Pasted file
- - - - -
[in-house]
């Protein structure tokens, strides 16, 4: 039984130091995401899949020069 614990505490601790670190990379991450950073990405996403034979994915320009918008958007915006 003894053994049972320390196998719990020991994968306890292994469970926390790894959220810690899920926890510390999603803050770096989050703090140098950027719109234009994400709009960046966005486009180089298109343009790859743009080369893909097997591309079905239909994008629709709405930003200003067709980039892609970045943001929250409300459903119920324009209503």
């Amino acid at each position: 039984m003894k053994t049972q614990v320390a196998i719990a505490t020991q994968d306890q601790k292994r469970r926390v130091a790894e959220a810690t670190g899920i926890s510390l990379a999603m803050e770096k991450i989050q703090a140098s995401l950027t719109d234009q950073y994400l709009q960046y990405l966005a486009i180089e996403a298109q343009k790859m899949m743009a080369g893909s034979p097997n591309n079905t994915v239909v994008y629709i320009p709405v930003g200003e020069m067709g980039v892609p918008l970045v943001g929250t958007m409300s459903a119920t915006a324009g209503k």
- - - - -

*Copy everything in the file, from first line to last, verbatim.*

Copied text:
[in-house]
């Protein structure tokens, strides 16, 4: 039984130091995401899949020069 614990505490601790670190990379991450950073990405996403034979994915320009918008958007915006 003894053994049972320390196998719990020991994968306890292994469970926390790894959220810690899920926890510390999603803050770096989050703090140098950027719109234009994400709009960046966005486009180089298109343009790859743009080369893909097997591309079905239909994008629709709405930003200003067709980039892609970045943001929250409300459903119920324009209503």
């Amino acid at each position: 039984m003894k053994t049972q614990v320390a196998i719990a505490t020991q994968d306890q601790k292994r469970r926390v130091a790894e959220a810690t670190g899920i926890s510390l990379a999603m803050e770096k991450i989050q703090a140098s995401l950027t719109d234009q950073y994400l709009q960046y990405l966005a486009i180089e996403a298109q343009k790859m899949m743009a080369g893909s034979p097997n591309n079905t994915v239909v994008y629709i320009p709405v930003g200003e020069m067709g980039v892609p918008l970045v943001g929250t958007m409300s459903a119920t915006a324009g209503k």